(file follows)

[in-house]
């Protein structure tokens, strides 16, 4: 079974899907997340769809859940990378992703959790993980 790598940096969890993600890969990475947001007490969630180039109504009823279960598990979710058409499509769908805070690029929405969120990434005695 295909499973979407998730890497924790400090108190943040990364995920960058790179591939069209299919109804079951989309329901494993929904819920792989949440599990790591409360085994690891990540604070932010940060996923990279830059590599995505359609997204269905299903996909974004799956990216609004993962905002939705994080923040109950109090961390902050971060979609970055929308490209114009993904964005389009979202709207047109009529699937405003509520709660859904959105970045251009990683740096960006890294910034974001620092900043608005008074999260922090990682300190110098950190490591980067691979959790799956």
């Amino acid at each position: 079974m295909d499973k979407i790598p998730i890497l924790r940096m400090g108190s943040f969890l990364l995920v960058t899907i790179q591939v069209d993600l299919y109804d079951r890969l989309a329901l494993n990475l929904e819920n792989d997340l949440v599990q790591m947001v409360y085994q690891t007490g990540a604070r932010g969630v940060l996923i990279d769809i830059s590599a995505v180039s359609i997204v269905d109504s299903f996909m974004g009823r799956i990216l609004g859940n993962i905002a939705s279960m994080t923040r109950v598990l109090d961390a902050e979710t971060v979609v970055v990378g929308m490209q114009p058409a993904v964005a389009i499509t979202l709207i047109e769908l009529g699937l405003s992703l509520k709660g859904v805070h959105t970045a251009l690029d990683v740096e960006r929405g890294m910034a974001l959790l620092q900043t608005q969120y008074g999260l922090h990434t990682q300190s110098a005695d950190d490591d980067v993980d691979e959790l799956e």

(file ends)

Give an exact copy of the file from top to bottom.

[in-house]
């Protein structure tokens, strides 16, 4: 079974899907997340769809859940990378992703959790993980 790598940096969890993600890969990475947001007490969630180039109504009823279960598990979710058409499509769908805070690029929405969120990434005695 295909499973979407998730890497924790400090108190943040990364995920960058790179591939069209299919109804079951989309329901494993929904819920792989949440599990790591409360085994690891990540604070932010940060996923990279830059590599995505359609997204269905299903996909974004799956990216609004993962905002939705994080923040109950109090961390902050971060979609970055929308490209114009993904964005389009979202709207047109009529699937405003509520709660859904959105970045251009990683740096960006890294910034974001620092900043608005008074999260922090990682300190110098950190490591980067691979959790799956």
């Amino acid at each position: 079974m295909d499973k979407i790598p998730i890497l924790r940096m400090g108190s943040f969890l990364l995920v960058t899907i790179q591939v069209d993600l299919y109804d079951r890969l989309a329901l494993n990475l929904e819920n792989d997340l949440v599990q790591m947001v409360y085994q690891t007490g990540a604070r932010g969630v940060l996923i990279d769809i830059s590599a995505v180039s359609i997204v269905d109504s299903f996909m974004g009823r799956i990216l609004g859940n993962i905002a939705s279960m994080t923040r109950v598990l109090d961390a902050e979710t971060v979609v970055v990378g929308m490209q114009p058409a993904v964005a389009i499509t979202l709207i047109e769908l009529g699937l405003s992703l509520k709660g859904v805070h959105t970045a251009l690029d990683v740096e960006r929405g890294m910034a974001l959790l620092q900043t608005q969120y008074g999260l922090h990434t990682q300190s110098a005695d950190d490591d980067v993980d691979e959790l799956e």